The New Crystalline Silica Rule: General Industry, Maritime, Construction
Updated: Nov 1, 2017
Crystalline silica can be commonly found in naturally occurring materials. Many common used materials such as sand, stone, and concrete are accessible in many places. For industrial use, crystalline silica are found in products of glass, ceramics, and pottery.
Respirable crystalline silica can be created through cutting, sanding, drilling, and fracking. Once the respirable crystalline silica enters our body, the chronic effect is irreversible. Inhaling silica is believed to cause:
Damage to Kidneys
After 45 years, Occupational Safety & Health Administration (OSHA) has finally updated the silica rule with two new standards: General Industry & Maritime and Construction
General Industry & Maritime
OSHA estimates that over 100,000 workers will expose to silica that exceed the new permissible exposure limit (PEL) in general industry and maritime sectors. There are several key requirements added to the new standard:
Measure workers' exposure to silica if the action level may be at or above 25 µg/m3 average over an 8-hour day;
Protect workers' exposure to silica if the PEL is above 50 µg/m3 average over an 8-hour day;
Limit access to areas that may expose workers to silica and housekeeping methods with alternatives if feasible;
Provide dust control methods to workers;
Develop written exposure control plan that identifies tasks at risk;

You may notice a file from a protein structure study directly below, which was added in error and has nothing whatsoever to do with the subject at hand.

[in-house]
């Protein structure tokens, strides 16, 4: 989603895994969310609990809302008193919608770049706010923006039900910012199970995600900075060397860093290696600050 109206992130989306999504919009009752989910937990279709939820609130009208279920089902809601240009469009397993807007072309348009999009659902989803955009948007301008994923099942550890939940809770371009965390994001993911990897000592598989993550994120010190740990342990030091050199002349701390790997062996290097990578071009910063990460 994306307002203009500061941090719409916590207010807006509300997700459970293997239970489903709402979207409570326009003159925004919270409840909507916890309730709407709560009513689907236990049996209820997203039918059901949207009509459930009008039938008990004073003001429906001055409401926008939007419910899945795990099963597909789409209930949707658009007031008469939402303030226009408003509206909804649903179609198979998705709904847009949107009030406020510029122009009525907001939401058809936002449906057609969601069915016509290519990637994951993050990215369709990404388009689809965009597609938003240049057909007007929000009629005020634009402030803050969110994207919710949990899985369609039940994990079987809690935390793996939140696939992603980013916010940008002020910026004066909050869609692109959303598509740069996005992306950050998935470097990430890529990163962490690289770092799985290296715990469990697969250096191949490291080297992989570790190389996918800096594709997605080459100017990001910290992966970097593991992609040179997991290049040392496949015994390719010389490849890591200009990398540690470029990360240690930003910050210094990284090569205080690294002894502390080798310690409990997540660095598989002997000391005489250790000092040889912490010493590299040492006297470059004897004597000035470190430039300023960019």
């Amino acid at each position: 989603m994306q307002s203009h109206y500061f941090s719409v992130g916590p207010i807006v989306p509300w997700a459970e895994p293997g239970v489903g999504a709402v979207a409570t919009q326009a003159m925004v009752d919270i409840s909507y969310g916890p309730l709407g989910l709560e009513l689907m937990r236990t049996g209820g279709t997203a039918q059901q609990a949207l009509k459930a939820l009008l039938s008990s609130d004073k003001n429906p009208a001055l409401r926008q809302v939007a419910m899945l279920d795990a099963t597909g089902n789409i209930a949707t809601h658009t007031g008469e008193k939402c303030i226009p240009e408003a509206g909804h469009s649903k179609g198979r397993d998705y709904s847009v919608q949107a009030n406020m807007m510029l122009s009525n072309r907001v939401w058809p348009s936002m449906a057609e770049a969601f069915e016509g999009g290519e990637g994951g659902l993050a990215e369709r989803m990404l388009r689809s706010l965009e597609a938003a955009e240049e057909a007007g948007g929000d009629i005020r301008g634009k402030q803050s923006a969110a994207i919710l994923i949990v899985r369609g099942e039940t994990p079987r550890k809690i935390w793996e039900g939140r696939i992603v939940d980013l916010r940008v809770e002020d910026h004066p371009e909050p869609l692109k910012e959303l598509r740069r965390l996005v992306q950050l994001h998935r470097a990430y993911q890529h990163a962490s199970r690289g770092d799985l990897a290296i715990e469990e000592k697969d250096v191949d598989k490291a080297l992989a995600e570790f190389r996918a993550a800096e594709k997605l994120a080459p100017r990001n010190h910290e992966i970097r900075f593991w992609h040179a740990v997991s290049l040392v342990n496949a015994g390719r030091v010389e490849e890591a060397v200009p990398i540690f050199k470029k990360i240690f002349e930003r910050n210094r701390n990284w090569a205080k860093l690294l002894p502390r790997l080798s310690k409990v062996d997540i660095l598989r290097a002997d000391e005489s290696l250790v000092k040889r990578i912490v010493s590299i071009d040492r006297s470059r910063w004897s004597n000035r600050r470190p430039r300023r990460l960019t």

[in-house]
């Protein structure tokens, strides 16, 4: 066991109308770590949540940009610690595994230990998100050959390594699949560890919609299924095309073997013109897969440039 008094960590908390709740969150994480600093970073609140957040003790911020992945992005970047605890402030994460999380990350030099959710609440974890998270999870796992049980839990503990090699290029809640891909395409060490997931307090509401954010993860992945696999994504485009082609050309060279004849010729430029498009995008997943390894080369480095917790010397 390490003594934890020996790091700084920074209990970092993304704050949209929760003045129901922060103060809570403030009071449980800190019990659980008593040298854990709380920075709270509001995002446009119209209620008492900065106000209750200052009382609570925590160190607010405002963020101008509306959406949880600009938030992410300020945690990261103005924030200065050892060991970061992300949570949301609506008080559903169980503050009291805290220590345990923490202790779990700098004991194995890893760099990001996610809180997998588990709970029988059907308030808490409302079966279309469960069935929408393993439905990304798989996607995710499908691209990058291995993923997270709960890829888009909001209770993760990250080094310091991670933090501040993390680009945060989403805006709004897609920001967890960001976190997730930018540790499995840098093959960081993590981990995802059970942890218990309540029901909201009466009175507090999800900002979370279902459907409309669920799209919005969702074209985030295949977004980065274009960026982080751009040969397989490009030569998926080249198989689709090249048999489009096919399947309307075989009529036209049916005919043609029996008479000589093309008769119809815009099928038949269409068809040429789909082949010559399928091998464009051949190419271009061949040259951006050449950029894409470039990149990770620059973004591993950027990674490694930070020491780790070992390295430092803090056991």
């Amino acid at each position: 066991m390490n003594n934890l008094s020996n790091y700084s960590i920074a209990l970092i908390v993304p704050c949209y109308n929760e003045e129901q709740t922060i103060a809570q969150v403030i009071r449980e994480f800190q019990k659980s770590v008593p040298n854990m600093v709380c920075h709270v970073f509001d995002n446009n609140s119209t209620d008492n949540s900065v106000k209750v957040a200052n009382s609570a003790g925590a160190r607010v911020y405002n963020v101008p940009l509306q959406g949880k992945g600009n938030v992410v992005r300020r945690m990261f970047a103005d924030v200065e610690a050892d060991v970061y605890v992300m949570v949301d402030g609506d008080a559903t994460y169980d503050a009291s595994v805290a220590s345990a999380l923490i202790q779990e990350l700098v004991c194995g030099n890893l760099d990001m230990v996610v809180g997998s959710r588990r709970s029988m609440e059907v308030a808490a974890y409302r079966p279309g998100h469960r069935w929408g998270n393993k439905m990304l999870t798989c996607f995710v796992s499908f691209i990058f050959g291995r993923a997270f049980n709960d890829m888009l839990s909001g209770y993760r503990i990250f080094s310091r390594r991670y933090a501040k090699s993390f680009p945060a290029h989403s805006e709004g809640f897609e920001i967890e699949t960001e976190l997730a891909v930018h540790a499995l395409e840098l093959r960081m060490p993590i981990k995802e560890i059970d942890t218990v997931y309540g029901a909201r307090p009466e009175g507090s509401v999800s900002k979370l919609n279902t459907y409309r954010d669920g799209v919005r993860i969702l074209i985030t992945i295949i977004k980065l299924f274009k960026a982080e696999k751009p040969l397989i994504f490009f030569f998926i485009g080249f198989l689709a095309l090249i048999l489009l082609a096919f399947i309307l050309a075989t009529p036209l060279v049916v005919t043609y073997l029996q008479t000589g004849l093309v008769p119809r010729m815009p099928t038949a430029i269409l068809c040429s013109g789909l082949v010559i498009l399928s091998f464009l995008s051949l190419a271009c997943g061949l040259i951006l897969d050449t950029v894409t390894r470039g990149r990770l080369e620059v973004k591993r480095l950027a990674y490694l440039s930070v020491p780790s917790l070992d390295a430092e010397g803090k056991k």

Supply respirators for workers exposed above the PEL;
Offer medical exams (chest X-ray and lung capacity test) for workers exposed to at or above the action level for 30 days or more year.
OSHA estimates that over 840,000 workers will expose to silica that exceed the new PEL in construction sectors. The key requirements are similar to general industry and maritime, however, OSHA provides employers to either choose alternative methods in Table 1 or measure exposures on silica.
For example, if a worker is cutting the silica-containing concrete base using a walk-behind saw, it must be equipped with the water delivering system that continuously feeds the water. In this case, the worker does not need a respirator when performing the work outdoors less or more than 4 hours per day. A respirator with at least an assigned protection factor (APF) of 10 is required when the work is performed indoors or in an enclosed area for both less or more than 4 hours per day.
Employers in different sectors are required to comply with the new standard by:
General Industry & Maritime - June 23, 2018
Medical Surveillance - June 23, 2020 (exposure at or above the action level for 30 or more days per year); June 23, 2018 (exposure above the PEL for 30 or more days per year)
Hydraulic Fracturing - June 23, 2021 (implement engineering controls)
Construction - June 23, 2017
Laboratory Evaluation - June 23, 2018
United EHS Consulting provides professional consultation services to all levels of employers. The author/consultant has several years of experiences in exposure assessment, program management, and injury prevention. For any inquiries, contact us through our website.